Our Robyn on reading

April 19, 2011

Our reader development officer Lilias grills our director Robyn upon her reading habits. If you fancy a joyous dip into the bookshelves, why not join our Lilias, Robyn and John Glenday on our delicious Reading Poetry for Pleasure course at Moniack Mhor in June

The house was quiet and the world was calm.

When do you get to read?

Very occasionally, sitting in a patch of sunlight in the living-room on a Sunday afternoon… that’s best of all. Otherwise, on the train from Edinburgh to Glasgow (and it has to be a strong narrative to overcome Scotrail surroundings, not ideal for poetry); in bed at night, always.

I live for books
and light to read them in

What was the last poem you pressed on a friend, with a manic gleam in  your eye?

I’ve been recommending Jane Draycott’s beautiful translation of Pearl, a fourteenth-century poem of loss and consolation.

Ink runs from the corners of my mouth.
There is no pleasure like mine.
I have been eating poetry.

If poems were food, name one fancy Heston Blumenthal-style starter, one hearty breakfast favourite and one guilty after-pub snack.

I understand that Heston Blumenthal has gone back to older English food traditions and remade them for current tastes, so what about an old poem, George Herbert’s ‘Prayer’ –which he likens to ‘a land of spices’; and then for uncomplicated nourishment, ‘Big Minty Nose’ by Jenny Bornholdt, full of the textures and scents of daily life (in her hometown, which happens to be mine), but also how those durable, repeated things connect us with what’s transient and loved – lots to grasp immediately in her deceptively casual style, lots that continues to reverberate; and for the guilty snack – but I don’t mind reading it openly – Lorraine Marriner’s Jessica Elton poems, including ‘Suntan’.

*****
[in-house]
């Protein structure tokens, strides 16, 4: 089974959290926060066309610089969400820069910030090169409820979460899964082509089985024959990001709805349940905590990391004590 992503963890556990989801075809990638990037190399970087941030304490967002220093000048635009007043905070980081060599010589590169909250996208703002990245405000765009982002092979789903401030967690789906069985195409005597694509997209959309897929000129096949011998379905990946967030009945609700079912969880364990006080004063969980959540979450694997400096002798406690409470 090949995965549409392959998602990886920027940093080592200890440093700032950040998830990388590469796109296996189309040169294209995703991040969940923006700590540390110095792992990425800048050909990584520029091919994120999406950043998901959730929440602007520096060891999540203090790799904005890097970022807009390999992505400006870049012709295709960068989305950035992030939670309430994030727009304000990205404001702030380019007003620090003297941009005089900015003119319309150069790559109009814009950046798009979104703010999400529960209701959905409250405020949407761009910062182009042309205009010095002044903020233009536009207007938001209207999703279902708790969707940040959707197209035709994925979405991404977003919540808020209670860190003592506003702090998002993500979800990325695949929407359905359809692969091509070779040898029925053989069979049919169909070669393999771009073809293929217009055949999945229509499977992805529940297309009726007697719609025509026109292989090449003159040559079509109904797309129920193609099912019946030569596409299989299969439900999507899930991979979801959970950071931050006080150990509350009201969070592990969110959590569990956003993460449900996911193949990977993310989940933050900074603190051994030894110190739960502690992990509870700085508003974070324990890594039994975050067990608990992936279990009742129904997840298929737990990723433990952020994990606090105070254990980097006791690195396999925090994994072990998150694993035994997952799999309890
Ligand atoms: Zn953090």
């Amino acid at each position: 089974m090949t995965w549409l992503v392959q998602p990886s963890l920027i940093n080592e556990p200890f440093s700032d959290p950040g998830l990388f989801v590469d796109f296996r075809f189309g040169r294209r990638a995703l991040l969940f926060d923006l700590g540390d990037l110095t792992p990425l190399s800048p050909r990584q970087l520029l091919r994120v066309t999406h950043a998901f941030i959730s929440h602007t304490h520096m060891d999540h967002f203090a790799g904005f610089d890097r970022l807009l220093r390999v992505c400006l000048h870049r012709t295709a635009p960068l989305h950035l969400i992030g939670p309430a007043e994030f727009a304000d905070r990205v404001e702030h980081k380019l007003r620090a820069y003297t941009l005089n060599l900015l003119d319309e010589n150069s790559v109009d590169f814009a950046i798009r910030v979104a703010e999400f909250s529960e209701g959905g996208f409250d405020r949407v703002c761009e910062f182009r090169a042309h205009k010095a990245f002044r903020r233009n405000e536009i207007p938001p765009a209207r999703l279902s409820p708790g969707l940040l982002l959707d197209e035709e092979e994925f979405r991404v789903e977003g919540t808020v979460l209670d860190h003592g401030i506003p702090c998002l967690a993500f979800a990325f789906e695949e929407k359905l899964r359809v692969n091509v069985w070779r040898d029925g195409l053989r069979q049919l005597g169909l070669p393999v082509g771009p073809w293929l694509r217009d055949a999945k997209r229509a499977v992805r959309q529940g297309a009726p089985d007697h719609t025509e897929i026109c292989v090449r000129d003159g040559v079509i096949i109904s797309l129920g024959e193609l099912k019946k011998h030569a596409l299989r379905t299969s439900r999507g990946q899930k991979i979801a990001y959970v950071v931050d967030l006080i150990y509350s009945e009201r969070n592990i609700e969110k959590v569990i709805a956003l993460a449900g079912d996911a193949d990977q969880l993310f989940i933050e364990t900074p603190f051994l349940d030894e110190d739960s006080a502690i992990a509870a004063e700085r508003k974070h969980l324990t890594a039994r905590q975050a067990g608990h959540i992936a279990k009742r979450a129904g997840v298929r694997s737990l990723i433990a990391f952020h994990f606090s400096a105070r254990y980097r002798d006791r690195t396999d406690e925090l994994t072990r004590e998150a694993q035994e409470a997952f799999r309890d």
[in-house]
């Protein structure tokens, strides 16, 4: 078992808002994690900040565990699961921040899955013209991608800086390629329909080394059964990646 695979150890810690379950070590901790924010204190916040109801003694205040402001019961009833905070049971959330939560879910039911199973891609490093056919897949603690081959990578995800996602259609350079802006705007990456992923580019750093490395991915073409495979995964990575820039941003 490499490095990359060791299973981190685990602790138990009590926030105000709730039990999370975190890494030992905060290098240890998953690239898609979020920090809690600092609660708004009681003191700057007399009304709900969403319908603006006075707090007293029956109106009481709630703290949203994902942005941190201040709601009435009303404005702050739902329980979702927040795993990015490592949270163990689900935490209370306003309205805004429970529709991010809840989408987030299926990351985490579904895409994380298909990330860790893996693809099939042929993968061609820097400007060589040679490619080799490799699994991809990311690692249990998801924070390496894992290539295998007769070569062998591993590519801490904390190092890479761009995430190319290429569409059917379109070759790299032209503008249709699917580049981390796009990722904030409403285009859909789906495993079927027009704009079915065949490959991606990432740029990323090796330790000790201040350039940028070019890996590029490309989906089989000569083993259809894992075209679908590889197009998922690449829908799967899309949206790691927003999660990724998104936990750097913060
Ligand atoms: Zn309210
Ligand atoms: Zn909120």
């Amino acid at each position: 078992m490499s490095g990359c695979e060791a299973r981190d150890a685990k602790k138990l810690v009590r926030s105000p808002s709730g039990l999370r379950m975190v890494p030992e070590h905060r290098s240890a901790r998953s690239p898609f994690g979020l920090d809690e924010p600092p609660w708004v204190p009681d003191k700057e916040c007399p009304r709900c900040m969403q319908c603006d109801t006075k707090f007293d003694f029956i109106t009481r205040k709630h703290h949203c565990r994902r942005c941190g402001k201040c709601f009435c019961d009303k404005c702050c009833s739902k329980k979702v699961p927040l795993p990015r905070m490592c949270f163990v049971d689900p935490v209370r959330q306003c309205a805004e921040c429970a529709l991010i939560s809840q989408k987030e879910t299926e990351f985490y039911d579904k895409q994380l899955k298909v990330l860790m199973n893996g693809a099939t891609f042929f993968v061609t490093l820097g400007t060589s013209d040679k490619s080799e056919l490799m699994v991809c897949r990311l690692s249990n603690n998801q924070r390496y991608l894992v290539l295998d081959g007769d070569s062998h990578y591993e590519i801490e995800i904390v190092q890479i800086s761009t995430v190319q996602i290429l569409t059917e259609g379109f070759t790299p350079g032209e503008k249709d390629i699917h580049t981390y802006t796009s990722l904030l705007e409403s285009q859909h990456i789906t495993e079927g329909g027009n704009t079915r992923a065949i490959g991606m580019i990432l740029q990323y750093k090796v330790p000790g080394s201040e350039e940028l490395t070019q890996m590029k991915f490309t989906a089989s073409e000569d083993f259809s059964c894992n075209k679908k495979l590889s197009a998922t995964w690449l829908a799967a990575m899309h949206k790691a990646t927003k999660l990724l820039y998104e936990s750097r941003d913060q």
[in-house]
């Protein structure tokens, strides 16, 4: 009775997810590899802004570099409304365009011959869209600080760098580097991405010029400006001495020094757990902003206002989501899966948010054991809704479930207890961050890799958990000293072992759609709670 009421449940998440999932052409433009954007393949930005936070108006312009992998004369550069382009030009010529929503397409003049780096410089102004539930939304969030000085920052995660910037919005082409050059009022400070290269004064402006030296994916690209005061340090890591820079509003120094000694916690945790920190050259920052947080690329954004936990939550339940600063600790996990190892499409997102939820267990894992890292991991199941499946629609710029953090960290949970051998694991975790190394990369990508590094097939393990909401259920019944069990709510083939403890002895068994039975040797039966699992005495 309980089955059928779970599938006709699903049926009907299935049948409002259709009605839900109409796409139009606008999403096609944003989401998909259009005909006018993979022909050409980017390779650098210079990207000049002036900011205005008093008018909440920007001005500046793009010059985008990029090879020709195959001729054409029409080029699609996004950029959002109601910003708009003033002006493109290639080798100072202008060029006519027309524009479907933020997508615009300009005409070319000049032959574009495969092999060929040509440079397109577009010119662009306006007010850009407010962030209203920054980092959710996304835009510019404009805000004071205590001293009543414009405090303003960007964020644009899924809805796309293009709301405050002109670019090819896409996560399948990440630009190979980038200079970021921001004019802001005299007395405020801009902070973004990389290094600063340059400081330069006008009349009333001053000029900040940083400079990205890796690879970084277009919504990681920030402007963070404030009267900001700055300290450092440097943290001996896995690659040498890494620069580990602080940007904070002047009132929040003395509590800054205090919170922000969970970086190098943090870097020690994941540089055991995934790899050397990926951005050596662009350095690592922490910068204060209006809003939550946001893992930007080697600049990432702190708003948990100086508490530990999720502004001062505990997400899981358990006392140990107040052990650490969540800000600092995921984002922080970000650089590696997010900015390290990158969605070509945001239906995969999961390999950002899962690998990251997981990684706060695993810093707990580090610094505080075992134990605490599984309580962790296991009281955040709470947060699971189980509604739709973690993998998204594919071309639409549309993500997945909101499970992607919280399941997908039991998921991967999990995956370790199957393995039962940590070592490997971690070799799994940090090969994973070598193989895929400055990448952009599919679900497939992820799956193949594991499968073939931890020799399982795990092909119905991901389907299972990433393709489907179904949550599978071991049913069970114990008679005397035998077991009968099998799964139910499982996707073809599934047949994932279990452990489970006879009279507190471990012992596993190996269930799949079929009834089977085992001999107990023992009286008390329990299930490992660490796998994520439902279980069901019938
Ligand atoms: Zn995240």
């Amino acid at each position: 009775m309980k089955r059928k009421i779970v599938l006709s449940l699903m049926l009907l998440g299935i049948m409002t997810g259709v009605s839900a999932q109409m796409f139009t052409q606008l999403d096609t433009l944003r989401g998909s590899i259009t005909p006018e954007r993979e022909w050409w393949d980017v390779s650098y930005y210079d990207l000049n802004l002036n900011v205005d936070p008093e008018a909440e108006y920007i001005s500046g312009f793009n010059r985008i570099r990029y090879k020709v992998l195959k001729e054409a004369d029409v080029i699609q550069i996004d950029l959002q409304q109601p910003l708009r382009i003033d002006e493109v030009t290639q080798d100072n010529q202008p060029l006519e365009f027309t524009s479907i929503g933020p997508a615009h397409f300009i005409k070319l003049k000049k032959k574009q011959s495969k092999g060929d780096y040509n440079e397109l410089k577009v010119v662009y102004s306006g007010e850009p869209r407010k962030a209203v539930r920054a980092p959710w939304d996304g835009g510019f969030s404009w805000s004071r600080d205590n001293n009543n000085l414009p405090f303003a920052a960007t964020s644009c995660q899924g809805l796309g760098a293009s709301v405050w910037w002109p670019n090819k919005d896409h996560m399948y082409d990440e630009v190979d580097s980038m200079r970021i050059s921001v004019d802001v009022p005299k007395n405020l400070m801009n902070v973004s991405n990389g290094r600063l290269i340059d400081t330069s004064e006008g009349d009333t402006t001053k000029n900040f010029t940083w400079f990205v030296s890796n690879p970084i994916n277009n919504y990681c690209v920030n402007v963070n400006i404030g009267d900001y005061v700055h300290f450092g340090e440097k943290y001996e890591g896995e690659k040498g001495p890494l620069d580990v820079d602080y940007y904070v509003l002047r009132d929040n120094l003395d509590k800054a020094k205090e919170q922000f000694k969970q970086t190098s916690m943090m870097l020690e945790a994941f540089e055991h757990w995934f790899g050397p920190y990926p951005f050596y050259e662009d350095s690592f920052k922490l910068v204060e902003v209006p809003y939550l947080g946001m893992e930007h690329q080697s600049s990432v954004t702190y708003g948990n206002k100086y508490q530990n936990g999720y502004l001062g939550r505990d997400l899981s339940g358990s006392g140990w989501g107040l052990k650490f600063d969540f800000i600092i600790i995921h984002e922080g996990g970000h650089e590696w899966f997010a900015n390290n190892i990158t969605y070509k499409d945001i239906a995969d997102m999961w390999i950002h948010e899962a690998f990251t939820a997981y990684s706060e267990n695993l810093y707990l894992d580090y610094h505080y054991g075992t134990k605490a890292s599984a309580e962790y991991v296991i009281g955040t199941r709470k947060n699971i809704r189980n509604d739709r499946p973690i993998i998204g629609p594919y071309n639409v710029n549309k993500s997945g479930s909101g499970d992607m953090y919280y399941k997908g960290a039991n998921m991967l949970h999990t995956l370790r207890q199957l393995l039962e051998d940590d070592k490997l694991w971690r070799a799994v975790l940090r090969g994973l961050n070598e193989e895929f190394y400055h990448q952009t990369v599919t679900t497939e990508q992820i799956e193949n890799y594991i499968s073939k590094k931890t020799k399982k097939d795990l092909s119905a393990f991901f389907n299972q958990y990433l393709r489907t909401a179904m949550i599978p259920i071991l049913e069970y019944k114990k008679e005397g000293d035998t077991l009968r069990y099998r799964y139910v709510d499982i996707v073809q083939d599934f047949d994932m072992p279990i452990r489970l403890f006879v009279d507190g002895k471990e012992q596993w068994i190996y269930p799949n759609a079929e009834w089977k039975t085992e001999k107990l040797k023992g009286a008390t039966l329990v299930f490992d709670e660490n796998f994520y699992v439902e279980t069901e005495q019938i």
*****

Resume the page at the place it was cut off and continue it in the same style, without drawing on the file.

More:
The pigs sleep in the sty: the bookman comes

What’s in your current reading pile, warts and all? (the pulp fiction and the gardening catalogues too..)

Volume 2 of Roy Foster’s fascinating biography of W.B. Yeats, The Arch-Poet; Simon Garfield’s book about fonts, Just My Type ( I’m still not able to distinguish Optima from Gotham at a hundred paces); and the May number of World of Interiors, which includes glorious photographs of John Campbell and Margaret Shaw’s house on Canna, now a museum housing their collection of Gaelic music and folklore. Besides Naguib Mahfouz’s Cairo Trilogy, which sits there reproachfully,  I would normally have a novel or two in the pile, but they’ve just gone back to Hillhead Library – time to make another raid. I’m trying not to buy fiction!

And finally, you already have Shakespeare and the Bible on the desert island. You can keep one poem and one luxury. What’ll they be?

Oh dear, one poem is impossible! I could cheat with the Divine Comedy or Four Quartets, I suppose. ‘Sunday Morning’ by Wallace Stevens would give one a lot to think about… The luxury has to be pen-and-paper, an endless supply, more necessary even than chocolate biscuits.

Reading Poetry for Pleasure will take place at Moniack Mhor in Inverness-shire from 10 – 12 June. If you’d like more information, visit this post, or drop an email to Lilias on lfraser@spl.org.uk